Using leaflet, just because

I love it when researchers take the time to share their knowledge of the computational tools that they use. So first, let me point you at Environmental Computing, a site run by environmental scientists at the University of New South Wales, which has a good selection of R programming tutorials.

One of these is Making maps of your study sites. It was written with the specific purpose of generating simple, clean figures for publications and presentations, which it achieves very nicely.

I’ll be honest: the sole motivator for this post is that I thought it would be fun to generate the map using Leaflet for R as an alternative. You might use Leaflet if you want:

  • An interactive map that you can drag, zoom, click for popup information
  • A “fancier” static map with geographical features of interest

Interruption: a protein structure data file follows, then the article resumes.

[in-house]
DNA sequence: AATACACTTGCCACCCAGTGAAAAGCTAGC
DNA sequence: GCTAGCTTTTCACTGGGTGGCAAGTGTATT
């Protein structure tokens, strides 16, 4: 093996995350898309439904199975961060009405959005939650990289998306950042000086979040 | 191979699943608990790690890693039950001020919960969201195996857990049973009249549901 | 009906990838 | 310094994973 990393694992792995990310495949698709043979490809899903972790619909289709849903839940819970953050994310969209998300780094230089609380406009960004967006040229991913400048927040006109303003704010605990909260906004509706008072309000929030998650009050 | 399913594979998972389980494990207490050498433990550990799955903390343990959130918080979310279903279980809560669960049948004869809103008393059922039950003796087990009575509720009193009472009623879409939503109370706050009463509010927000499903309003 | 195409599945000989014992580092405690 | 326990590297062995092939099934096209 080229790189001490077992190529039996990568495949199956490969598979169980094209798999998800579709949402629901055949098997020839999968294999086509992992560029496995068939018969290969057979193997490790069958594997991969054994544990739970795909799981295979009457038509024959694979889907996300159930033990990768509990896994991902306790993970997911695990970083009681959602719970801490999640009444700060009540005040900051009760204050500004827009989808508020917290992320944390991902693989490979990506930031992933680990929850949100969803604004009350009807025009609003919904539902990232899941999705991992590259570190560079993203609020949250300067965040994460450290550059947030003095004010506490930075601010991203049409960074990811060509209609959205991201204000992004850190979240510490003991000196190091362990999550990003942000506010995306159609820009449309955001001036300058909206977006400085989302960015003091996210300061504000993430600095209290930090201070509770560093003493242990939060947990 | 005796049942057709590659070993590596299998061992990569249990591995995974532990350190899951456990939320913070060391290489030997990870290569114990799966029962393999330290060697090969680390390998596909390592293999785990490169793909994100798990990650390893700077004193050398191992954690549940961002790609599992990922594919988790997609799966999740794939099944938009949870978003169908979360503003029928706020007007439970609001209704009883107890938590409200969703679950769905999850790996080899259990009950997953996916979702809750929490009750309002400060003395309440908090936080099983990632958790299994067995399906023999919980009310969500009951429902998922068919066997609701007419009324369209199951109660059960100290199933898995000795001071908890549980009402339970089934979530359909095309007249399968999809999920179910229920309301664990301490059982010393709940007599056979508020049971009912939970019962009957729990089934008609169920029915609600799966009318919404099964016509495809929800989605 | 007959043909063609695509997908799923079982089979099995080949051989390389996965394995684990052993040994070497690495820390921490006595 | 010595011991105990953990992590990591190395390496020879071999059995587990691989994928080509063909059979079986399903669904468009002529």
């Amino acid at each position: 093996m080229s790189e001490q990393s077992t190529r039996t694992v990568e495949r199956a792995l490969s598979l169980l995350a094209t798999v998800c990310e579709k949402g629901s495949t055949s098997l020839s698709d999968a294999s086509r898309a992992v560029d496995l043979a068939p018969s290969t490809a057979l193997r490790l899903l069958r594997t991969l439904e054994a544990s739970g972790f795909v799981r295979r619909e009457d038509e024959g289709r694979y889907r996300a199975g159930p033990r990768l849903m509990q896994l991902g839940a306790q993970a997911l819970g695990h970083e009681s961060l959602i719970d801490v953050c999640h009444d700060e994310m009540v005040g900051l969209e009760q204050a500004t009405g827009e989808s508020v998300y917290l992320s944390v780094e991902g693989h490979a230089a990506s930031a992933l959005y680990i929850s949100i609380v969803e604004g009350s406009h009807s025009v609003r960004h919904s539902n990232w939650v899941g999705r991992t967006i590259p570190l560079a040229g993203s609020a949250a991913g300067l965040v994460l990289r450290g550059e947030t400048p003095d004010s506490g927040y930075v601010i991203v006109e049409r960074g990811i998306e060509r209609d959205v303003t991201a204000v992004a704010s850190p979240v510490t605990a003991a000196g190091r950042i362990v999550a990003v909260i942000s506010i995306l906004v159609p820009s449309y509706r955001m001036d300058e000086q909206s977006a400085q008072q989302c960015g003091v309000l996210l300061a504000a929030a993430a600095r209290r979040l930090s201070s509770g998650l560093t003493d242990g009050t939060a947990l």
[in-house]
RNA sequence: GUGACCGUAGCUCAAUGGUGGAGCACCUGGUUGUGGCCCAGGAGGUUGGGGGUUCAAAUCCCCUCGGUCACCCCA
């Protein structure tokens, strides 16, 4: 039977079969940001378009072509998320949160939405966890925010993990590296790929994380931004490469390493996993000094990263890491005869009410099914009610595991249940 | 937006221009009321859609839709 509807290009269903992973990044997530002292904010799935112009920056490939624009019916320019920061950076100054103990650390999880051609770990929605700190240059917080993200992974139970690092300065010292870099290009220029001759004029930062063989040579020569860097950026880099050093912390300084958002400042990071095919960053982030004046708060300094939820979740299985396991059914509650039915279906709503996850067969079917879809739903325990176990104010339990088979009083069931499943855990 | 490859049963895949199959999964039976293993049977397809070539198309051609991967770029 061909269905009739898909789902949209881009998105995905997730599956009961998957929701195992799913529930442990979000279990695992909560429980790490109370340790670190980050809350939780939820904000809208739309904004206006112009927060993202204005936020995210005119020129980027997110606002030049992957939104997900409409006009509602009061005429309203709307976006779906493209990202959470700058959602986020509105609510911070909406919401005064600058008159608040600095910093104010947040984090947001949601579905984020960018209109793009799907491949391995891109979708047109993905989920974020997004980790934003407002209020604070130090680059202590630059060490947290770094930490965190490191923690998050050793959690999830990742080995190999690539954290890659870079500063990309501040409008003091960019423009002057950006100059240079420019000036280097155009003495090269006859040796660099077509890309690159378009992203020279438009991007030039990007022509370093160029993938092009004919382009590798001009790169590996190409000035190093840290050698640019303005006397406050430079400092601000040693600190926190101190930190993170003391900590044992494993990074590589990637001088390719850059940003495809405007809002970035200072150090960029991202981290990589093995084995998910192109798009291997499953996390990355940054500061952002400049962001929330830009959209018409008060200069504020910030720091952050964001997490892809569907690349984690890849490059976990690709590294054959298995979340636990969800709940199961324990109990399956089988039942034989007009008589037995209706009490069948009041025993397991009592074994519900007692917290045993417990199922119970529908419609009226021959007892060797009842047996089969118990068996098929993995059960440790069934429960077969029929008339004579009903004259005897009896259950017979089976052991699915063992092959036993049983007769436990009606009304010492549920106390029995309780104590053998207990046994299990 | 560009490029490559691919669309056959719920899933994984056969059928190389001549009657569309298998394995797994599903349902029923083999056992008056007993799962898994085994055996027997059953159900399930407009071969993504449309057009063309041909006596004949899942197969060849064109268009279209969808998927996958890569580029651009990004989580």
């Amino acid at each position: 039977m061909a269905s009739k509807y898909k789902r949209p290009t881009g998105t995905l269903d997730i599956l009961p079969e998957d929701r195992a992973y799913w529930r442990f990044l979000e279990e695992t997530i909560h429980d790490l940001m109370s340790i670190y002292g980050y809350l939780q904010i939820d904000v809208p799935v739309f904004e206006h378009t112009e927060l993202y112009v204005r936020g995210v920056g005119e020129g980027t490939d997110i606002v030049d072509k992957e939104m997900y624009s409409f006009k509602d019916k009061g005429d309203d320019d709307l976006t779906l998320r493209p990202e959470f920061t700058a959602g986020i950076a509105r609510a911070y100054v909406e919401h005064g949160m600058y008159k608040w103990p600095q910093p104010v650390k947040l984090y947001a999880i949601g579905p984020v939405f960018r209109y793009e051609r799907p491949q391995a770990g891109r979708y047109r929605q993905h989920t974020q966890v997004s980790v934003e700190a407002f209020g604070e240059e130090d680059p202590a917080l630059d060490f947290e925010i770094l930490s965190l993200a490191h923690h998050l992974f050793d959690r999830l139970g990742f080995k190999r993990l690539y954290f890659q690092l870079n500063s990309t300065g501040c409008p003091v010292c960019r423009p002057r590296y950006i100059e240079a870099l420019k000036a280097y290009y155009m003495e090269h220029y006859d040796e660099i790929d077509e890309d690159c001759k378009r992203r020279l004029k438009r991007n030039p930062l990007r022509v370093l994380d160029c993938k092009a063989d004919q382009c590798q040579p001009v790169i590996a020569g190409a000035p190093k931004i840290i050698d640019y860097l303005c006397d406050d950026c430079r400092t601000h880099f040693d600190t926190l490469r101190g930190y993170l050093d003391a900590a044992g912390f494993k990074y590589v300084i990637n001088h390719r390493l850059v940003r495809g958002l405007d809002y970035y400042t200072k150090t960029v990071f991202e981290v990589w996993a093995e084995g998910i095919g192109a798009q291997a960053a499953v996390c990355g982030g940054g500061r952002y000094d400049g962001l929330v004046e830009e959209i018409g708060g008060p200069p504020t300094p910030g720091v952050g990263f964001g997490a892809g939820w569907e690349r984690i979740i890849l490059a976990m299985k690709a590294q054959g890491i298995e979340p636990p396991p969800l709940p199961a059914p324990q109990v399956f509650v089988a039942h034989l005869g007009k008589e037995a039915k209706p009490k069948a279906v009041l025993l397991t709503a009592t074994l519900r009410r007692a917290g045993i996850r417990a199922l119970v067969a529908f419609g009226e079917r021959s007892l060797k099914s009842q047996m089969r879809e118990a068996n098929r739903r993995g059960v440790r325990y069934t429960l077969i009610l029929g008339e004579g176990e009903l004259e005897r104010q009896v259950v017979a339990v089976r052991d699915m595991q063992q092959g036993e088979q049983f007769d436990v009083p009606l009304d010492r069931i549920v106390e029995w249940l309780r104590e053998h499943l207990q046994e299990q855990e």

• concise and clean code which uses pipes and doesn’t require that you process shapefiles

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Mapping data using R and leaflet

The R language provides many different tools for creating maps and adding data to them. I’ve been using the leaflet package at work recently, so I thought I’d provide a short example here.

Whilst searching for some data that might make a nice map, I came across this article at ABC News. It includes a table containing Australian members of parliament, their electorate and their voting intention regarding legalisation of same-sex marriage. Since I reside in New South Wales, let’s map the data for electorates in that state.

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